Overweight. Bias. Stigma. Exercise. BMI. Personal responsibility. Disease. Fat. Body Mass Index. Calories. Bullying. Activity. Fat-shaming. Morbidity. Obesity. Obesity. Obesity.
Have you had enough? Has America? Has the world? Are we DONE with talking about obesity?
I was struck… dumbfounded really… by a recent conversation I had with the OAC’s own James Zervios, Vice President of Marketing and Communications. I mentioned that I was looking at attending the annual Health Journalism Conference put on by the Association of Health Care Journalists that occurred last week and that I was surprised when I looked at their REALLY LONG list of panels and discussions to find that obesity wasn’t on there anywhere as a topic. Ebola? Yes. Aging? Yes. Pre-term birth? Genetics? Yes and yes. They were there, but not obesity.
What floored me in my conversation with James was that he wasn’t surprised that obesity wasn’t on their list. I later talked with a colleague, Dr. Sarah Trainer, a medical anthropologist with Obesity Solutions (a collaboration between the Mayo Clinic and Arizona State University) and she too wasn’t surprised. What were they seeing that I missed?
Is mainstream journalism finished with their coverage of obesity? Has the problem gone away? Has the impact to society and our national budget decreased? Certainly not. Have we just grown weary of the topic?
It’s even worse than that, obesity is normal.
There is less obesity “news.” New initiatives, various programs, and over-stepped boundaries (should this school have sent a note home with a seemingly fit 7-year-old saying that her BMI was too high and that her parents needed to take steps to take care of it?) get the occasional 2 minutes of air time.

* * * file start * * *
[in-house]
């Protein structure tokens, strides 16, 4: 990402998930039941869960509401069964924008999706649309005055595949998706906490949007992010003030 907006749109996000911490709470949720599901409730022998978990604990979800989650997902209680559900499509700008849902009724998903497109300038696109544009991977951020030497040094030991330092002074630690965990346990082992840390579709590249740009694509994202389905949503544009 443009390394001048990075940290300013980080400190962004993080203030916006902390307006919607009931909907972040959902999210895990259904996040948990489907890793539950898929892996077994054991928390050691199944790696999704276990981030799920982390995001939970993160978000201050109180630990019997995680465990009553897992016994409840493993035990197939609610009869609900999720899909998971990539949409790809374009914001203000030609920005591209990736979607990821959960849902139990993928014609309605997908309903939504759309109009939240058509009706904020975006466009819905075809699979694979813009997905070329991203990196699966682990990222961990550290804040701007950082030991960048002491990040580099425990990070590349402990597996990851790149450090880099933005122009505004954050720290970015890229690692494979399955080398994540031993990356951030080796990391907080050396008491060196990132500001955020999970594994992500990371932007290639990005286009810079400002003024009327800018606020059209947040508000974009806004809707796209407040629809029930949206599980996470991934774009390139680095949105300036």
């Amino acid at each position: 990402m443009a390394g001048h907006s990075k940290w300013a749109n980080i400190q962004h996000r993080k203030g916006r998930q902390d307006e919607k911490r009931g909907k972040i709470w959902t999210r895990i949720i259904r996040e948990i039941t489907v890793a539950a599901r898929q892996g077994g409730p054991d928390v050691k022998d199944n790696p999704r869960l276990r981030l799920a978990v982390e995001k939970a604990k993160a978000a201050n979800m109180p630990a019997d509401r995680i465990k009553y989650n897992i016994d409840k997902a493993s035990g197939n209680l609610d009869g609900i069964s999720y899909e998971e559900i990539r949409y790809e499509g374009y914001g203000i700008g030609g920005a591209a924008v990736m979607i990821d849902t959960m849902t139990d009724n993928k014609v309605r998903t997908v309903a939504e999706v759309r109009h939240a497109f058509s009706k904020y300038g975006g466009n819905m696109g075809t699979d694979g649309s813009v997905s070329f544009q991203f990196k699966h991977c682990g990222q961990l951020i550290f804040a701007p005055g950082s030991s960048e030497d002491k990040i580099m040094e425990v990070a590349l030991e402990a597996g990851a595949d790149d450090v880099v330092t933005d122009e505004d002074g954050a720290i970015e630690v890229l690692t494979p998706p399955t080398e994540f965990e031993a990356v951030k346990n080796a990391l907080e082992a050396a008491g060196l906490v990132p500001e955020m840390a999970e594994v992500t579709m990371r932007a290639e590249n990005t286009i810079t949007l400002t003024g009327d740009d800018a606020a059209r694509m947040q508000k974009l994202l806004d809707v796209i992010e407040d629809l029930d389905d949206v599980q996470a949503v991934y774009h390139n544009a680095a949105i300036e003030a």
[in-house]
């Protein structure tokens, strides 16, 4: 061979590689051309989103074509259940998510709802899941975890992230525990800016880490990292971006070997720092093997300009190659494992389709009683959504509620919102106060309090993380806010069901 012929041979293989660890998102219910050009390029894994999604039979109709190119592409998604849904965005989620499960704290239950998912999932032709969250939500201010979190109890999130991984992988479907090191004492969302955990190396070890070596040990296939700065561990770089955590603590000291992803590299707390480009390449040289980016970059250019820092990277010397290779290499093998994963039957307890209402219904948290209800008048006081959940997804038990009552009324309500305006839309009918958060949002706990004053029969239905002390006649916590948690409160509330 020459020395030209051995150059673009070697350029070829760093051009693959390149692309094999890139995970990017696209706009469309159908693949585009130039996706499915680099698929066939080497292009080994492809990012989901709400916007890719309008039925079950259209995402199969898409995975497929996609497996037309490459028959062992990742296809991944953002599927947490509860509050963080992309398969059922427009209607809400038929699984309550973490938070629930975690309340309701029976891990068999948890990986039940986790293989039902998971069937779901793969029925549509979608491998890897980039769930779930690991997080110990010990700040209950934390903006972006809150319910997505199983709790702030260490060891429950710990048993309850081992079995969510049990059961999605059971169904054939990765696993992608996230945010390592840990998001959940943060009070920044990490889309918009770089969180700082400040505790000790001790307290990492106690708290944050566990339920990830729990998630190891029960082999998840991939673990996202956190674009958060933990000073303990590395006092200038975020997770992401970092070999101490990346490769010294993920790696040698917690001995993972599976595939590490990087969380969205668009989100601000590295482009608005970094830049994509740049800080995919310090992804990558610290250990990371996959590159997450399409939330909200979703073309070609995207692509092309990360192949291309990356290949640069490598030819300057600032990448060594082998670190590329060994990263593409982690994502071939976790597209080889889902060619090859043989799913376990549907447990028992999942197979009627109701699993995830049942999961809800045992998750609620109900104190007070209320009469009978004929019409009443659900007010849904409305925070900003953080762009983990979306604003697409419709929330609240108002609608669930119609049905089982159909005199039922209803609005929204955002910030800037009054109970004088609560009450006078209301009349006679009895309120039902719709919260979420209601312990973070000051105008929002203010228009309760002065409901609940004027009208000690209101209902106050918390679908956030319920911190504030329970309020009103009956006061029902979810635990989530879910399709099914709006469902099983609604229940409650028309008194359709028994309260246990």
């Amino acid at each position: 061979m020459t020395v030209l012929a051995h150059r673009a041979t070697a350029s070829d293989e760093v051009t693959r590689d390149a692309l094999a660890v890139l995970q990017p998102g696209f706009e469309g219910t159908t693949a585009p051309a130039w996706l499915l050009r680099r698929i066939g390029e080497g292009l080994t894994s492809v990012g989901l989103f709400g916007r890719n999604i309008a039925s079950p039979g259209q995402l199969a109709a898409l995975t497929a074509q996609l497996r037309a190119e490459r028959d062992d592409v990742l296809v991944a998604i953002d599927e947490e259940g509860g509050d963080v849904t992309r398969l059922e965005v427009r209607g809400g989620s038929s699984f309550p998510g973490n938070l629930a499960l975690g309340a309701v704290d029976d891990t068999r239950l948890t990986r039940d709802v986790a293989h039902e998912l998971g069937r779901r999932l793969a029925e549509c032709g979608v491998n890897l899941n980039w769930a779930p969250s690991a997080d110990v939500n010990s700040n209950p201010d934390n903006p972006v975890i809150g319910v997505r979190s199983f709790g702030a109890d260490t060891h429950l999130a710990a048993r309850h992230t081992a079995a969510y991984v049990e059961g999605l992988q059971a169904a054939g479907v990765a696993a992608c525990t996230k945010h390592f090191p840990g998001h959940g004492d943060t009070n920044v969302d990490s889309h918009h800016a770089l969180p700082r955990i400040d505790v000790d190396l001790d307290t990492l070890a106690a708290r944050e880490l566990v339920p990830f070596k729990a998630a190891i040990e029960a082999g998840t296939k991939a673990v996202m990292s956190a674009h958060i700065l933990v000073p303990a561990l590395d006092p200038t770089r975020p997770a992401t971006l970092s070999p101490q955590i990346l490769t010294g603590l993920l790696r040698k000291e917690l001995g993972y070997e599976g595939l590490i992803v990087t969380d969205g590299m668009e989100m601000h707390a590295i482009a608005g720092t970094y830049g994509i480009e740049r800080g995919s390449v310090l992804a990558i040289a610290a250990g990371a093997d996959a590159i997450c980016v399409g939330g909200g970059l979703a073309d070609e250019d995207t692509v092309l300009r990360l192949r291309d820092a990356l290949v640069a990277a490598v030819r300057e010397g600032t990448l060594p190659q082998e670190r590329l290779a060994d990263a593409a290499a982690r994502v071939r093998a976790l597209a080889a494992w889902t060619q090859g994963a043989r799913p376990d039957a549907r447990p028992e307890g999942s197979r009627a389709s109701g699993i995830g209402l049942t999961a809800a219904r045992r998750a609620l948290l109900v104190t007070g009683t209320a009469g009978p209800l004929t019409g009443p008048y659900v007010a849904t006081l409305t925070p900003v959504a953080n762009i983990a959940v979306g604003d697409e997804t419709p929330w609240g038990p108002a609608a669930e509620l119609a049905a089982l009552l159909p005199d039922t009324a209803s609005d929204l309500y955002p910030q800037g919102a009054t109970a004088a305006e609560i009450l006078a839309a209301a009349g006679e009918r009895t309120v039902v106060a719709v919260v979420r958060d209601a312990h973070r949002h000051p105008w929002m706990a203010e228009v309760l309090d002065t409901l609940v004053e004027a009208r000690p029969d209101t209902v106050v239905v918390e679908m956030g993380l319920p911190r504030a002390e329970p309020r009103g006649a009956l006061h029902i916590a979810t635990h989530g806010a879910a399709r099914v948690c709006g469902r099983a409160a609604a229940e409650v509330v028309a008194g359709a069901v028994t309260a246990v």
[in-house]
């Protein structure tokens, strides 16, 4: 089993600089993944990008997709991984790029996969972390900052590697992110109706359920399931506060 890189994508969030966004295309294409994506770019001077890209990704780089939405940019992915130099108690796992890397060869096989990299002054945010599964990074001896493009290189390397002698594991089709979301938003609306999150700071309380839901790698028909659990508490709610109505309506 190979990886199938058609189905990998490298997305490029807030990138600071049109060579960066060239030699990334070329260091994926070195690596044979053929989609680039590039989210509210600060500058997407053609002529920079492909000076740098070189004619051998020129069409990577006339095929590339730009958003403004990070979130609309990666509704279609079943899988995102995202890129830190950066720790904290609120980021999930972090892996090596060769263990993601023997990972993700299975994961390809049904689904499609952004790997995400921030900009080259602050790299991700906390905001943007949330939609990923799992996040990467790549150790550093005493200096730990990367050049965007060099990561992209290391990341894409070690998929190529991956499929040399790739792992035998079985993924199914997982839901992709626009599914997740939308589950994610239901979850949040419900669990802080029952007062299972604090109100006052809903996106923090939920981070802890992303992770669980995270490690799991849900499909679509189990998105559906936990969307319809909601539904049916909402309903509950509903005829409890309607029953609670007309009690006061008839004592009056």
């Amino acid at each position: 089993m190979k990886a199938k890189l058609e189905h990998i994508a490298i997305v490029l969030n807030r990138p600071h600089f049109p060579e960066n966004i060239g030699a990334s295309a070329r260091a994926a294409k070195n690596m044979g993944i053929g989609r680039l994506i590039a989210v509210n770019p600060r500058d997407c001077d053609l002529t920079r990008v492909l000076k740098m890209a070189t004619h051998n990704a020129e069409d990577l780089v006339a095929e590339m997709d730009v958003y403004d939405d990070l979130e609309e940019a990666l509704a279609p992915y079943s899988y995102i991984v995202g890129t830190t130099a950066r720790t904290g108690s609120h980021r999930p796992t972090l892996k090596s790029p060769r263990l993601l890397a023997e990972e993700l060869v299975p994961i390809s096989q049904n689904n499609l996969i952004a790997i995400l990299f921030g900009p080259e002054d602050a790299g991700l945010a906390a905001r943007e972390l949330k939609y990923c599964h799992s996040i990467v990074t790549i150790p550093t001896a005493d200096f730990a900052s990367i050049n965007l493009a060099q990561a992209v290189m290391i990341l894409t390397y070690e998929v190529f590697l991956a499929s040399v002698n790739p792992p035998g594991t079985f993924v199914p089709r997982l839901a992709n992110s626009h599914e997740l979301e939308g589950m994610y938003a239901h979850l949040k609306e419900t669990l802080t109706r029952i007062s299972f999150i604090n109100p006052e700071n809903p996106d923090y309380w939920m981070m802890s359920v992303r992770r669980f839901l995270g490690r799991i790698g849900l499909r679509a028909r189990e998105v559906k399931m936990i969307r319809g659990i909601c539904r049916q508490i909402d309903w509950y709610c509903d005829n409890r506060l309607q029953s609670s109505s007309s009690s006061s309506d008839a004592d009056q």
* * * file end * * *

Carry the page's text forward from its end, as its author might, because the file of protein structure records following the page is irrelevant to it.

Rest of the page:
Celebrity surgeries are still heralded here and there. Governor Chris Christie broke his silence in an interview recently regarding his 2013 weight loss surgery saying “It’s the best thing that I’ve ever done for my health. And I look back on it now and wish I’d done it years ago.” A side note here – Governor Christie gets kudos from me for speaking up about his surgery. Too often people get the sense that unless the result of bariatric surgery is a body worthy of Vogue or GQ, it hasn’t ‘worked’. It does work people!
Is obesity over-exposed in the media? Has it gone the way of Britney Spears, Justin Bieber, and the omnipresent Kardashians? If the world got too much information (or too much of the same information) I’d say no harm done. More likely though, is what I see as information frustration. People get tired of having to sift through to find the truth.
Exercise is good for you… but don’t over do it. Twenty minutes a day is perfect! Or is it 60? Didn’t we get enough of Britney Spears a while back to just roll our eyes when we heard another something she did? I know I did (and I’m glad she seems to be doing great now). Is it the same thing for obesity? Have we heard too much?
Alarm fatigue is a strange term but it comes to mind when I think about obesity and the media today. In hospitals and other medical settings, alarms go off continually when patient’s heart rates go too low…or too high… or the IV goes empty… or a patient’s TV doesn’t work for the 5th time in a row.
Alarm fatigue is when those alarms go off but it no longer carries the sense of urgency it once had. People get desensitized to the alarm sounds. They’re the norm.
In the saddest of cases the alarms are turned off or ignored.
How can we (or should we?) help keep obesity discussions from being turned off or ignored?
About the Author:
Tammy Farrell, CPC, CPA, CFE, is a professional wellness coach who specializes in working with fellow bariatric patients in Scottsdale Arizona and nationally via phone calls, webinars, and Skype. Tammy’s company, Believe In Action Coaching, provides personalized guidance, group programs, and workshops as well as free monthly support groups, newsletters and resources for her community. As a mom to two young boys, Tammy loves to keep them active and curious about the world around them.
Disclaimer: This blog post does not reflect the views of the OAC, the National Board of Directors, Salvéo, or staff. Information contained in this blog post is based on scientific research that has not been validated. The OAC or Salvéo does not endorse any merchandise, program, or hyperlinks mentioned in this blog post.